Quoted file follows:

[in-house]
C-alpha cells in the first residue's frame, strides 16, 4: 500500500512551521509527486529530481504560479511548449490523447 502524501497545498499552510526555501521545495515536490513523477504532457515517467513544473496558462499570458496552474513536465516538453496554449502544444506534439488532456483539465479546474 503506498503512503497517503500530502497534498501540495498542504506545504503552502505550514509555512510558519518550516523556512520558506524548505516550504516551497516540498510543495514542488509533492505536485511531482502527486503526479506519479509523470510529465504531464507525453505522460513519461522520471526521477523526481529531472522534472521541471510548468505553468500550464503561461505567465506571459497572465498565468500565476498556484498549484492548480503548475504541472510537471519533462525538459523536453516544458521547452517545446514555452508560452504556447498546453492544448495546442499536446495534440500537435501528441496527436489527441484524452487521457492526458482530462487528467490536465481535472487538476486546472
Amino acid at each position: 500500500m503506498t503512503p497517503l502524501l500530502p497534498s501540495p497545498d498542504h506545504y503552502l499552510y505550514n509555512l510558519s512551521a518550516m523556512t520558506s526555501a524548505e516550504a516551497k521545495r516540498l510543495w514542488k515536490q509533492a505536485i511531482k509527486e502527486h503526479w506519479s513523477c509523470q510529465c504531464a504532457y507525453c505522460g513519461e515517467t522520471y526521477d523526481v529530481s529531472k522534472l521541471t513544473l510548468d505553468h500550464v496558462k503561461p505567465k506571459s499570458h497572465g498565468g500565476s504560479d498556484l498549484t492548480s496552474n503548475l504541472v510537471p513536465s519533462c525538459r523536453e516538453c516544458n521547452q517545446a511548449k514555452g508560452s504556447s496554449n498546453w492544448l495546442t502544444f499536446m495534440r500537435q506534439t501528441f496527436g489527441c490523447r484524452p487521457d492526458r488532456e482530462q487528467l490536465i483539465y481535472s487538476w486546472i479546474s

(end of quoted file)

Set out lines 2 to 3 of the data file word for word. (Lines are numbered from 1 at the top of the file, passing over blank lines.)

C-alpha cells in the first residue's frame, strides 16, 4: 500500500512551521509527486529530481504560479511548449490523447 502524501497545498499552510526555501521545495515536490513523477504532457515517467513544473496558462499570458496552474513536465516538453496554449502544444506534439488532456483539465479546474 503506498503512503497517503500530502497534498501540495498542504506545504503552502505550514509555512510558519518550516523556512520558506524548505516550504516551497516540498510543495514542488509533492505536485511531482502527486503526479506519479509523470510529465504531464507525453505522460513519461522520471526521477523526481529531472522534472521541471510548468505553468500550464503561461505567465506571459497572465498565468500565476498556484498549484492548480503548475504541472510537471519533462525538459523536453516544458521547452517545446514555452508560452504556447498546453492544448495546442499536446495534440500537435501528441496527436489527441484524452487521457492526458482530462487528467490536465481535472487538476486546472
Amino acid at each position: 500500500m503506498t503512503p497517503l502524501l500530502p497534498s501540495p497545498d498542504h506545504y503552502l499552510y505550514n509555512l510558519s512551521a518550516m523556512t520558506s526555501a524548505e516550504a516551497k521545495r516540498l510543495w514542488k515536490q509533492a505536485i511531482k509527486e502527486h503526479w506519479s513523477c509523470q510529465c504531464a504532457y507525453c505522460g513519461e515517467t522520471y526521477d523526481v529530481s529531472k522534472l521541471t513544473l510548468d505553468h500550464v496558462k503561461p505567465k506571459s499570458h497572465g498565468g500565476s504560479d498556484l498549484t492548480s496552474n503548475l504541472v510537471p513536465s519533462c525538459r523536453e516538453c516544458n521547452q517545446a511548449k514555452g508560452s504556447s496554449n498546453w492544448l495546442t502544444f499536446m495534440r500537435q506534439t501528441f496527436g489527441c490523447r484524452p487521457d492526458r488532456e482530462q487528467l490536465i483539465y481535472s487538476w486546472i479546474s